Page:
Once your group has exceeded one set of expectations, raise your expectations and set this as the new minimum standard. You should constantly raise the bar and encourage your group to do better. This will allow vast improvement in your line and let you musicians know that you are aware of and proud of the new levels they have reached. If they have done it before, what is stopping them from doing it every time?!
It is important to consider the balance of instruments within your line. As a general rule, you should have a similar number of basses and snares, and half that number for tenors; i.e. 6 Snares, 5 Basses, 3 Tenors. If you have an uneven number of snares to basses the greater number should be with the snares; i.e. 6 Snares, 4 Basses, 3 Tenors. This will allow for the desired balance of volume and tones across these sections.
Whilst the number of cymbal players is less governed by the size of other sections, its duties are most effectively executed being a similar size to the snare section. You may wish to “split” cymbal parts (allocate portions of a phrase to small divisions within the section or to individuals) rather than have them constantly playing “tutti” (together). This will assist with volume control as well as creating musical and visual variation. A large part of your cymbals section’s job is to add interest to the line not just musically but also with visual flips and tricks.
“Never lower your standard to accommodate new members, but demand that the existing members help the new guys reach their level as quickly as possible.”
As with many large projects, effective setting of both short, medium and long term goals is key to your ongoing success. Sharing these short-term goals with your drumline members can help with their focus and give them a sense of purpose, whilst building their confidence in your abilities as a leader and musical director.
1. Short Term Goals:
Short term goals should be clear, achievable, and quantifiable. You want to be able to literally tick these off your list as you go and should be no more than 1 year in scope (ideally months). They should be regularly revisited and adjusted as required. An example of some practical short term goals may be:
- Develop new website;
- Shoot new promotional clip;
- Expand repertoire to
2. Long Term Goals
Long term goals should focus on “the big picture” and tie in with they key goals/mission statement for you group. These will often not be at the forefront of your planning and thoughts but will set the tone for your overall approach and are the basis upon which you should set your Medium Term goals.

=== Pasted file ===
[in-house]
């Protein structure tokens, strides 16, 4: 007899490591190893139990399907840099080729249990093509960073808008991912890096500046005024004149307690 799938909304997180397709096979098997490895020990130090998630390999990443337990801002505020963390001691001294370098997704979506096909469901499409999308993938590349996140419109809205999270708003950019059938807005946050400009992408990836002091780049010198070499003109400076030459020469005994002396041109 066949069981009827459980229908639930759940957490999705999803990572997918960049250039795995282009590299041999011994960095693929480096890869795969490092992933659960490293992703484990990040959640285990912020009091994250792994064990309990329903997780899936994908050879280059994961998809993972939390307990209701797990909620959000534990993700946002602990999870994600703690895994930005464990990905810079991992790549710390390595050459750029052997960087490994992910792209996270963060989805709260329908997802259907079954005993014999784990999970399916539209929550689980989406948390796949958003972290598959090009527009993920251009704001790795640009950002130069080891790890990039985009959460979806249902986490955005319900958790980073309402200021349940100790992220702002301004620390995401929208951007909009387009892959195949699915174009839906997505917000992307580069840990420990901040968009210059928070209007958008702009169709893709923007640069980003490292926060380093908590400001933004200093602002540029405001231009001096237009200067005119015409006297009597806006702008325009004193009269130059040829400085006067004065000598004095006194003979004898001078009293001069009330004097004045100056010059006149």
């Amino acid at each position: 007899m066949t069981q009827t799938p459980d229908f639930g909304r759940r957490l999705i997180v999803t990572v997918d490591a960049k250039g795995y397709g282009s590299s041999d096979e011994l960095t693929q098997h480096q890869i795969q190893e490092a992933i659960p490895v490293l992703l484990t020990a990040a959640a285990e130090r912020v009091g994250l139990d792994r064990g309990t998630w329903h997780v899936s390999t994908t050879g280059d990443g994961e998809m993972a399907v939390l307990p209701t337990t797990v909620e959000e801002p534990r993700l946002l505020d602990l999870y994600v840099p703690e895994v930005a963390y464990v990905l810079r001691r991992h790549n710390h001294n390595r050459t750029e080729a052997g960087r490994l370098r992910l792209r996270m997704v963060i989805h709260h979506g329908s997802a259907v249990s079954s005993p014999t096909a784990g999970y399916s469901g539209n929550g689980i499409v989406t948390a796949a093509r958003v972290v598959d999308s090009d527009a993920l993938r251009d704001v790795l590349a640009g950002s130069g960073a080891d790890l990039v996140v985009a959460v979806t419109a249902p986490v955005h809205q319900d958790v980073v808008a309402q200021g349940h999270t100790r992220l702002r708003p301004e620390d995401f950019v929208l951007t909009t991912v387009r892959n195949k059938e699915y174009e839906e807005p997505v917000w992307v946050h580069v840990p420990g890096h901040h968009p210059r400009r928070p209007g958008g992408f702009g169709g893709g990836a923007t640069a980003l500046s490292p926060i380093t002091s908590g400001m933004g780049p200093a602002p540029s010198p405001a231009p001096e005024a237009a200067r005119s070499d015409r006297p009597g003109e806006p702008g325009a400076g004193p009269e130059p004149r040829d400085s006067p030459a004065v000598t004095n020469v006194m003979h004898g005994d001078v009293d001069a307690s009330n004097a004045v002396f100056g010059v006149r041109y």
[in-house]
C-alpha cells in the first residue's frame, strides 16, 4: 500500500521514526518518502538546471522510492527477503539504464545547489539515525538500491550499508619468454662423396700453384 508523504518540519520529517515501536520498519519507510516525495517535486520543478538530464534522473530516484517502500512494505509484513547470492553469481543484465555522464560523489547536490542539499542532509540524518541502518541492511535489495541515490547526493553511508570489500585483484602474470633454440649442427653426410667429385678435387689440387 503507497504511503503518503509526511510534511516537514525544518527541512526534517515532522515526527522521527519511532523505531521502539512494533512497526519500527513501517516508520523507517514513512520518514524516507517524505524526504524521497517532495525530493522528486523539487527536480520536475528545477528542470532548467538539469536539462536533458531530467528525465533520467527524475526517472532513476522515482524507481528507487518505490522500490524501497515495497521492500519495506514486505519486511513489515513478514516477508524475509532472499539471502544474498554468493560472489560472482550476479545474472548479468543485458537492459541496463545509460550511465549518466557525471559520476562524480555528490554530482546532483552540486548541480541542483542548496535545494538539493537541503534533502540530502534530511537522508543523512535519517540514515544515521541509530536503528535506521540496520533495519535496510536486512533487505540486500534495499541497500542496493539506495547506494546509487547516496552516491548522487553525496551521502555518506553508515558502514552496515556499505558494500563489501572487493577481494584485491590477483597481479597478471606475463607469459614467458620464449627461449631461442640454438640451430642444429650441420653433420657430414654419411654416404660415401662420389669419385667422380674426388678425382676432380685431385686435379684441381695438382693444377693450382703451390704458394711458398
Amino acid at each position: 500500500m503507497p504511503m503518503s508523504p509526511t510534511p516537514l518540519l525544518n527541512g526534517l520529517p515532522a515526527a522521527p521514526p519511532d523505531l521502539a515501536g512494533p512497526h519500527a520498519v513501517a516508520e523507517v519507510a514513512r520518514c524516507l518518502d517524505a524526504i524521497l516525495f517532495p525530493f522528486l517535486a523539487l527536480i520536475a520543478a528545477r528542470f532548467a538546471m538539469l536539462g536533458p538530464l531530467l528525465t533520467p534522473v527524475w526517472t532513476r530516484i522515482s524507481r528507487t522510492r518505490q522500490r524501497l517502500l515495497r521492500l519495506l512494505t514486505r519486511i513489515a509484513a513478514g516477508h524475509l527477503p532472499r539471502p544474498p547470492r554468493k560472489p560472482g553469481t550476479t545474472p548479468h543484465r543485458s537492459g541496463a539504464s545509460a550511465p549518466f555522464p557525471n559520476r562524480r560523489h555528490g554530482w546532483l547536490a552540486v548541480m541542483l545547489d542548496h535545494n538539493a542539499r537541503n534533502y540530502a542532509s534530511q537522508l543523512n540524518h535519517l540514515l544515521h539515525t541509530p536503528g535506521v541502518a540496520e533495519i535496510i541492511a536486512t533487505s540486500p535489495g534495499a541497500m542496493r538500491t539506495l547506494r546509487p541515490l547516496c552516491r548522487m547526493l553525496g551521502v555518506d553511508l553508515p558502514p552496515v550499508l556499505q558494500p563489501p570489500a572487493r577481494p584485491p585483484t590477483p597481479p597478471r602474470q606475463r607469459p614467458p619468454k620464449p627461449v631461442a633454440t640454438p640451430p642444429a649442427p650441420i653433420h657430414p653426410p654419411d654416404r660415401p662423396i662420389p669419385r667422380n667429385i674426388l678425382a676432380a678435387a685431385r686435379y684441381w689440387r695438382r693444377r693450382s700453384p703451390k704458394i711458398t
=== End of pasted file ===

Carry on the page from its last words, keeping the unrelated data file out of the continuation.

Your Long term goals should generally be between 5-8years – a longer term focus than this will often be impractical to implement due to the number of variables which can pop up over the development of your group. If you have a vision for the line past this timeframe, you should consider making them part of your mission statement and use you Long Term goals to help you get there over a far longer period.
At D² we recently came to the realisation that we had achieved a number of our Long Term goals without even realising it (in a much shorter timeframe than expected too!). The simple process of coming up with these goals early on meant that our entire approach to what we were doing on a day to day basis was working towards achieving them without us being cognisant of doing so. Win!
3. Medium Term Goals
Medium Term goals are often the hardest to set. They are the conduit between your Short and Long Term goals and must be carefully considered and frequently reviewed. The key is to make sure they are both attainable and practical, while helping work towards the big picture/Long Term goals (which of seem far less attainable!). They should represent the culmination of the successful achievement of your Short Term goals.
The ideas discussed above are the result of many hard lessons learnt over the years with D² and are a big part of the reason the Drumline has been so successful to date. We are constantly re-evaluating how well we are sticking to these principles and trying to find ways to do things better. Where small changes are necessary to help keep your line’s development on track, do not be afraid to make them, but be careful to ensure that you provide a stable environment for your members so that they can continue to develop on a personal level.
At the end of the day, it is up to your leadership (and you) to ensure that they lead by example to create a culture of excellence within your group and help them become the best they can be. Never settle for less and always push for that next little step on the path to perfection. Oh yeah… don’t forget to have fun while you’re at it!
Make sure you keep your eyes peeled for future articles in this series, and please do not hesitate to request information about any specific topics or issues you may be facing within your line.